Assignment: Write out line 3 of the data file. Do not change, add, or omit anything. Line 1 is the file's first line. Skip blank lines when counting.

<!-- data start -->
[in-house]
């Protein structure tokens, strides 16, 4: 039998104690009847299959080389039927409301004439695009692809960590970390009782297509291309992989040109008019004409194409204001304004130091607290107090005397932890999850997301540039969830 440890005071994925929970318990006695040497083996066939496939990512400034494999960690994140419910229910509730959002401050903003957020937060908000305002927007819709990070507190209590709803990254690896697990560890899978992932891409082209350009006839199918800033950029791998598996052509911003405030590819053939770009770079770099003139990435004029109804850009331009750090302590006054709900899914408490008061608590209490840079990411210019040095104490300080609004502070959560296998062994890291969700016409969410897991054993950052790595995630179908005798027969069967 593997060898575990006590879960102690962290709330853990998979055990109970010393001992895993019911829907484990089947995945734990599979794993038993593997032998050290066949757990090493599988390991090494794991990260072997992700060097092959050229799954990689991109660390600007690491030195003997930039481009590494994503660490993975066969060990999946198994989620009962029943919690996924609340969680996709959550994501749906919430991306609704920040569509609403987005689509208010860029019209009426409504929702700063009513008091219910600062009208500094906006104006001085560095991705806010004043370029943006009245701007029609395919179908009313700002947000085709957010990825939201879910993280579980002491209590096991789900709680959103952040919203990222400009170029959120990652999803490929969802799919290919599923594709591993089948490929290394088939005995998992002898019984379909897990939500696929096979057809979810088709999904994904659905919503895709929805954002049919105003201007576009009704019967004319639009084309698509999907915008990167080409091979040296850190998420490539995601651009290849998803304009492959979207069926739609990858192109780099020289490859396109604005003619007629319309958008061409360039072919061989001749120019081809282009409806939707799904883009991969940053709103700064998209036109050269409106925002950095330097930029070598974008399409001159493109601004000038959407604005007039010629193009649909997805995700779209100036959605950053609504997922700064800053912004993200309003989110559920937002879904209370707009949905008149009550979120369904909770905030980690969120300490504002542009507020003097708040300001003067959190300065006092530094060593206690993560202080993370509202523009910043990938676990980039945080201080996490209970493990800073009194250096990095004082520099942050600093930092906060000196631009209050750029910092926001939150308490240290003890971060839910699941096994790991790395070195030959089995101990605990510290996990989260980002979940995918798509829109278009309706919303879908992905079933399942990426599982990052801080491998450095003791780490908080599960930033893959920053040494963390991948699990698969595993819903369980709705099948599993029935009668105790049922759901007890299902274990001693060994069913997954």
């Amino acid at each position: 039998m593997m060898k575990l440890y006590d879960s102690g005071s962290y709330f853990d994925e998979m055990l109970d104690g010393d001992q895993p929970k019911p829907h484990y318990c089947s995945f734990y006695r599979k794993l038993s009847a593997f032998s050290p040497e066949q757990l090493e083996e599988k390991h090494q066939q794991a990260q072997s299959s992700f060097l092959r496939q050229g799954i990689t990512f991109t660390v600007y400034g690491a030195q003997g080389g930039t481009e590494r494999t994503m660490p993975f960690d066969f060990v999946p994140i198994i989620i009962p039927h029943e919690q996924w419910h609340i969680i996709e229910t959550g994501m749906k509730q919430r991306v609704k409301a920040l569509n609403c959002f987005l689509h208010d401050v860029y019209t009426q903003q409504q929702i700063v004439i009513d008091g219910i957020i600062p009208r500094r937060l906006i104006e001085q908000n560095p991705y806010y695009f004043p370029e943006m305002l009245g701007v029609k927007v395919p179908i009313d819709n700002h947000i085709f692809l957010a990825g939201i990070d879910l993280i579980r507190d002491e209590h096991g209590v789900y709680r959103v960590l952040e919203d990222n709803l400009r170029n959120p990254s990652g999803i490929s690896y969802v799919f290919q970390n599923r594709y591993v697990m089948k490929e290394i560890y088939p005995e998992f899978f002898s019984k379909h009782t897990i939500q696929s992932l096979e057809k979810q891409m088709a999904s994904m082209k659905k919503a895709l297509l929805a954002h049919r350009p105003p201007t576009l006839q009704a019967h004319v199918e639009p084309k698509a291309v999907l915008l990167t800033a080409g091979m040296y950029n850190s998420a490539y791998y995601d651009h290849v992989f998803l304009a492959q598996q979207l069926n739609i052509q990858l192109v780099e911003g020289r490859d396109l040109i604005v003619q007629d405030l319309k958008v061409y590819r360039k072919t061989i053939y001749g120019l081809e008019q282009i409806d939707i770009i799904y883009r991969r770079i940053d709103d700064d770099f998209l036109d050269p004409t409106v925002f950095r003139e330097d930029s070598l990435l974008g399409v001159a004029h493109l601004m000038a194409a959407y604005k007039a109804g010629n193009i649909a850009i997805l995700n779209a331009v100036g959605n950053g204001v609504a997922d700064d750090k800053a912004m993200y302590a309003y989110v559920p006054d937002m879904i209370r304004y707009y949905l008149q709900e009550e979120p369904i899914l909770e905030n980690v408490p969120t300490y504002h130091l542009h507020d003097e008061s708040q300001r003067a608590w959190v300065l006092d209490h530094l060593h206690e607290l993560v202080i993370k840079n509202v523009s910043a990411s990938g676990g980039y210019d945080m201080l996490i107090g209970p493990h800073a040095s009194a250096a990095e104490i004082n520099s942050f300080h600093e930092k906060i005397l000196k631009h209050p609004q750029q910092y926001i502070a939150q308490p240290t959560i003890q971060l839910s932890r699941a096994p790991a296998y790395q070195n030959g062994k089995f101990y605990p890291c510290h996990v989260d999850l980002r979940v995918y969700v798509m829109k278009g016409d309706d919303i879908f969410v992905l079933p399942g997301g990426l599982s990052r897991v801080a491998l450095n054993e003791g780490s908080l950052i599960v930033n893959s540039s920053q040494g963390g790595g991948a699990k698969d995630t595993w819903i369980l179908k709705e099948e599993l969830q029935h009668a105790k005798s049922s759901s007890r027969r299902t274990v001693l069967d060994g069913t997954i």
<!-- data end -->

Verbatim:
């Amino acid at each position: 039998m593997m060898k575990l440890y006590d879960s102690g005071s962290y709330f853990d994925e998979m055990l109970d104690g010393d001992q895993p929970k019911p829907h484990y318990c089947s995945f734990y006695r599979k794993l038993s009847a593997f032998s050290p040497e066949q757990l090493e083996e599988k390991h090494q066939q794991a990260q072997s299959s992700f060097l092959r496939q050229g799954i990689t990512f991109t660390v600007y400034g690491a030195q003997g080389g930039t481009e590494r494999t994503m660490p993975f960690d066969f060990v999946p994140i198994i989620i009962p039927h029943e919690q996924w419910h609340i969680i996709e229910t959550g994501m749906k509730q919430r991306v609704k409301a920040l569509n609403c959002f987005l689509h208010d401050v860029y019209t009426q903003q409504q929702i700063v004439i009513d008091g219910i957020i600062p009208r500094r937060l906006i104006e001085q908000n560095p991705y806010y695009f004043p370029e943006m305002l009245g701007v029609k927007v395919p179908i009313d819709n700002h947000i085709f692809l957010a990825g939201i990070d879910l993280i579980r507190d002491e209590h096991g209590v789900y709680r959103v960590l952040e919203d990222n709803l400009r170029n959120p990254s990652g999803i490929s690896y969802v799919f290919q970390n599923r594709y591993v697990m089948k490929e290394i560890y088939p005995e998992f899978f002898s019984k379909h009782t897990i939500q696929s992932l096979e057809k979810q891409m088709a999904s994904m082209k659905k919503a895709l297509l929805a954002h049919r350009p105003p201007t576009l006839q009704a019967h004319v199918e639009p084309k698509a291309v999907l915008l990167t800033a080409g091979m040296y950029n850190s998420a490539y791998y995601d651009h290849v992989f998803l304009a492959q598996q979207l069926n739609i052509q990858l192109v780099e911003g020289r490859d396109l040109i604005v003619q007629d405030l319309k958008v061409y590819r360039k072919t061989i053939y001749g120019l081809e008019q282009i409806d939707i770009i799904y883009r991969r770079i940053d709103d700064d770099f998209l036109d050269p004409t409106v925002f950095r003139e330097d930029s070598l990435l974008g399409v001159a004029h493109l601004m000038a194409a959407y604005k007039a109804g010629n193009i649909a850009i997805l995700n779209a331009v100036g959605n950053g204001v609504a997922d700064d750090k800053a912004m993200y302590a309003y989110v559920p006054d937002m879904i209370r304004y707009y949905l008149q709900e009550e979120p369904i899914l909770e905030n980690v408490p969120t300490y504002h130091l542009h507020d003097e008061s708040q300001r003067a608590w959190v300065l006092d209490h530094l060593h206690e607290l993560v202080i993370k840079n509202v523009s910043a990411s990938g676990g980039y210019d945080m201080l996490i107090g209970p493990h800073a040095s009194a250096a990095e104490i004082n520099s942050f300080h600093e930092k906060i005397l000196k631009h209050p609004q750029q910092y926001i502070a939150q308490p240290t959560i003890q971060l839910s932890r699941a096994p790991a296998y790395q070195n030959g062994k089995f101990y605990p890291c510290h996990v989260d999850l980002r979940v995918y969700v798509m829109k278009g016409d309706d919303i879908f969410v992905l079933p399942g997301g990426l599982s990052r897991v801080a491998l450095n054993e003791g780490s908080l950052i599960v930033n893959s540039s920053q040494g963390g790595g991948a699990k698969d995630t595993w819903i369980l179908k709705e099948e599993l969830q029935h009668a105790k005798s049922s759901s007890r027969r299902t274990v001693l069967d060994g069913t997954i």